A drop below the 21300 hurdle could increase Nikkei’s chances for a further slide, where the next potential support area might be seen near the 21160 zone, marked by the lows of March 13th and 29th. The price might stall, or even rebound from there, but if there is still a lack of more buyers, the index could reverse to the downside again. Such a move could re-test the 21160 obstacle, a break of which might drag Nikkei 225 below the 21000 mark, towards the 20962 area, which is the low of March 28th.
On the other hand, if Nikkei 225 makes a strong push higher and breaks above the 21585 barrier, this might lift the buyer confidence, which could lead the price towards the 21735 hurdle, marked by the high of April 4th and the intraday swing high of May 7th. Even if around there, the index slows its acceleration a bit and doesn’t retrace back to much, this might still keep the bulls in the field. It may allow them to regroup, and give Nikkei another push higher. A break above the 21735 zone could open the door to the 21910 level, which is the low of May 5th and 6th. Also, this is where the index could test the aforementioned upside support line, but this time from underneath.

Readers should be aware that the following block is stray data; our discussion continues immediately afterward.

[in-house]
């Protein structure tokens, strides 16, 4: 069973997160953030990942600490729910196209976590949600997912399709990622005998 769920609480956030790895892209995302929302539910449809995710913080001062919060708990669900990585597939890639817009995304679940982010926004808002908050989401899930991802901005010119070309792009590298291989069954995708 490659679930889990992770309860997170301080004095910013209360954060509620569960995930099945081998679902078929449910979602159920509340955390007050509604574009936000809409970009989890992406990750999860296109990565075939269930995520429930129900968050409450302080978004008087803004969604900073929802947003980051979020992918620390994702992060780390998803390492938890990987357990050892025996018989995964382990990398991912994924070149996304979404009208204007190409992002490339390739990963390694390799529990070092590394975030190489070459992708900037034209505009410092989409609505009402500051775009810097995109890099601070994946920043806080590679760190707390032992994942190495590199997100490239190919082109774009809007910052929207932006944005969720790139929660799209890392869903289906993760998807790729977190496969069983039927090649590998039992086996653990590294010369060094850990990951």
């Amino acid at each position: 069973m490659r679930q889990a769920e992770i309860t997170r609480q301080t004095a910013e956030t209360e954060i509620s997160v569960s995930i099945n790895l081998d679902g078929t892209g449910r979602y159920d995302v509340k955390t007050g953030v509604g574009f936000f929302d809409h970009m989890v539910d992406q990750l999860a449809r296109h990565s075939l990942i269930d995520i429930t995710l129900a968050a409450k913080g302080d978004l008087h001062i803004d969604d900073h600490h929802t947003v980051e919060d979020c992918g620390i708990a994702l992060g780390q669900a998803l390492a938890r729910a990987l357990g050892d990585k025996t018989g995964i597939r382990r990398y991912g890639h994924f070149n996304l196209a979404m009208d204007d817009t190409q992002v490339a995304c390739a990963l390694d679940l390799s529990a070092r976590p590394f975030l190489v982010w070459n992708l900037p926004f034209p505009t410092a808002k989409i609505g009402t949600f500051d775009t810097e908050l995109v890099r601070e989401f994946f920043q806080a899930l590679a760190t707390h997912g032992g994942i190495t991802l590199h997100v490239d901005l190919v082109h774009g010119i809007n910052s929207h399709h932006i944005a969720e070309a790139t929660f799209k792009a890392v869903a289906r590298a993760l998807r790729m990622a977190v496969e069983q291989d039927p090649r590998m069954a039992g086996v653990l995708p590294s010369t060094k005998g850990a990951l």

Following the RBA on Tuesday and the RBNZ on Wednesday, today, it’s the turn of the Norges Bank to decide on monetary policy. Expectations are for Norwegian policymakers to keep rates unchanged at +1.00% and thus, given that we will not get updated economic projections, all the attention is likely to fall on the accompanying statement.
When they last met, officials decided to raise their key interest rate to 1.00% from 0.75% as was widely anticipated and noted that their current assessment suggests that the policy rate will most likely be increased again “in the course of the next half-year”. The statement accompanying the decision had a hawkish flavor, with officials noting that the Norwegian economy appears to be stronger than anticipated and that the policy rate forecast indicates a slightly faster rate rise in 2019, even though it is somewhat lower further out.